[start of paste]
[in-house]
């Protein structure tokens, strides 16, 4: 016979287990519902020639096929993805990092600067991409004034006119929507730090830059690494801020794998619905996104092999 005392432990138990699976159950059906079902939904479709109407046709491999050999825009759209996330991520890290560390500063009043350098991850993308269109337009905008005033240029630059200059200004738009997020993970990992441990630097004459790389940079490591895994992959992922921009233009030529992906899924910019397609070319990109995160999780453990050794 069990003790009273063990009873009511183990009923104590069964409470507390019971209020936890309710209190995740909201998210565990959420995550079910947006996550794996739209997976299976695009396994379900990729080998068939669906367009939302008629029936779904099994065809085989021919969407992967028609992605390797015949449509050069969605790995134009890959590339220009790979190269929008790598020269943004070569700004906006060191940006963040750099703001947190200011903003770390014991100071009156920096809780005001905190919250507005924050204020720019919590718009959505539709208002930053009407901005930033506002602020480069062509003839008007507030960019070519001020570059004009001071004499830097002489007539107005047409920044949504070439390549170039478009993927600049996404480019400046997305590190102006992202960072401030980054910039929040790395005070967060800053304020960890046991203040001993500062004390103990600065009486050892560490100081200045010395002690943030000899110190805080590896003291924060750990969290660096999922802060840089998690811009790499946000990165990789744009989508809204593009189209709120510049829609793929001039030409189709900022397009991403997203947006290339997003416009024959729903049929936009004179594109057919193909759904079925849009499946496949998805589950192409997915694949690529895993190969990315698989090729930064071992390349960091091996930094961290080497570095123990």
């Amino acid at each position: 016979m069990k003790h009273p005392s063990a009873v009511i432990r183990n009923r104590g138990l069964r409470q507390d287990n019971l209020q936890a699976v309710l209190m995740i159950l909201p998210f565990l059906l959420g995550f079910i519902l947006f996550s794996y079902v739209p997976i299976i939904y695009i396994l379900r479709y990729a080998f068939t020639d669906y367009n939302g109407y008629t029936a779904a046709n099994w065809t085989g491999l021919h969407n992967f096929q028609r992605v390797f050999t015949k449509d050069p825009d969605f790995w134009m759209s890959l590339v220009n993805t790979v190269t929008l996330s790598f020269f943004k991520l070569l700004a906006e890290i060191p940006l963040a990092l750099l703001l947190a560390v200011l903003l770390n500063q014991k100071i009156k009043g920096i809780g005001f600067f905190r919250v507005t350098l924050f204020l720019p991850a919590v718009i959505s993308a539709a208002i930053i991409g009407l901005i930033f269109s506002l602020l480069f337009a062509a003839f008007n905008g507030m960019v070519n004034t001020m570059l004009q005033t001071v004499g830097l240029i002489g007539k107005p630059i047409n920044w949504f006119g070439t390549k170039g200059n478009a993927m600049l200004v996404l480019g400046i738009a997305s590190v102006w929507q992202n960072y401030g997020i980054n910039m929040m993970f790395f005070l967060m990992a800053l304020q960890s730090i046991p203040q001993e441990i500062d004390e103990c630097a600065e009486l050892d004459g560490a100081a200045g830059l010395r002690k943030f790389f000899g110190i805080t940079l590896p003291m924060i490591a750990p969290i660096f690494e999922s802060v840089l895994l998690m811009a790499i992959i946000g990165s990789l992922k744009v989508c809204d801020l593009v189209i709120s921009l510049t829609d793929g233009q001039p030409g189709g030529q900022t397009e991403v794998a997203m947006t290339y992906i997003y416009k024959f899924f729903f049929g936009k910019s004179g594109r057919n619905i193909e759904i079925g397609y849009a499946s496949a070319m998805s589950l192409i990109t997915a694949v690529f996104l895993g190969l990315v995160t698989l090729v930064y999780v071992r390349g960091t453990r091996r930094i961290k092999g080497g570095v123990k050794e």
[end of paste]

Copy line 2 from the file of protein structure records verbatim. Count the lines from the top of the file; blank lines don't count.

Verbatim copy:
């Protein structure tokens, strides 16, 4: 016979287990519902020639096929993805990092600067991409004034006119929507730090830059690494801020794998619905996104092999 005392432990138990699976159950059906079902939904479709109407046709491999050999825009759209996330991520890290560390500063009043350098991850993308269109337009905008005033240029630059200059200004738009997020993970990992441990630097004459790389940079490591895994992959992922921009233009030529992906899924910019397609070319990109995160999780453990050794 069990003790009273063990009873009511183990009923104590069964409470507390019971209020936890309710209190995740909201998210565990959420995550079910947006996550794996739209997976299976695009396994379900990729080998068939669906367009939302008629029936779904099994065809085989021919969407992967028609992605390797015949449509050069969605790995134009890959590339220009790979190269929008790598020269943004070569700004906006060191940006963040750099703001947190200011903003770390014991100071009156920096809780005001905190919250507005924050204020720019919590718009959505539709208002930053009407901005930033506002602020480069062509003839008007507030960019070519001020570059004009001071004499830097002489007539107005047409920044949504070439390549170039478009993927600049996404480019400046997305590190102006992202960072401030980054910039929040790395005070967060800053304020960890046991203040001993500062004390103990600065009486050892560490100081200045010395002690943030000899110190805080590896003291924060750990969290660096999922802060840089998690811009790499946000990165990789744009989508809204593009189209709120510049829609793929001039030409189709900022397009991403997203947006290339997003416009024959729903049929936009004179594109057919193909759904079925849009499946496949998805589950192409997915694949690529895993190969990315698989090729930064071992390349960091091996930094961290080497570095123990």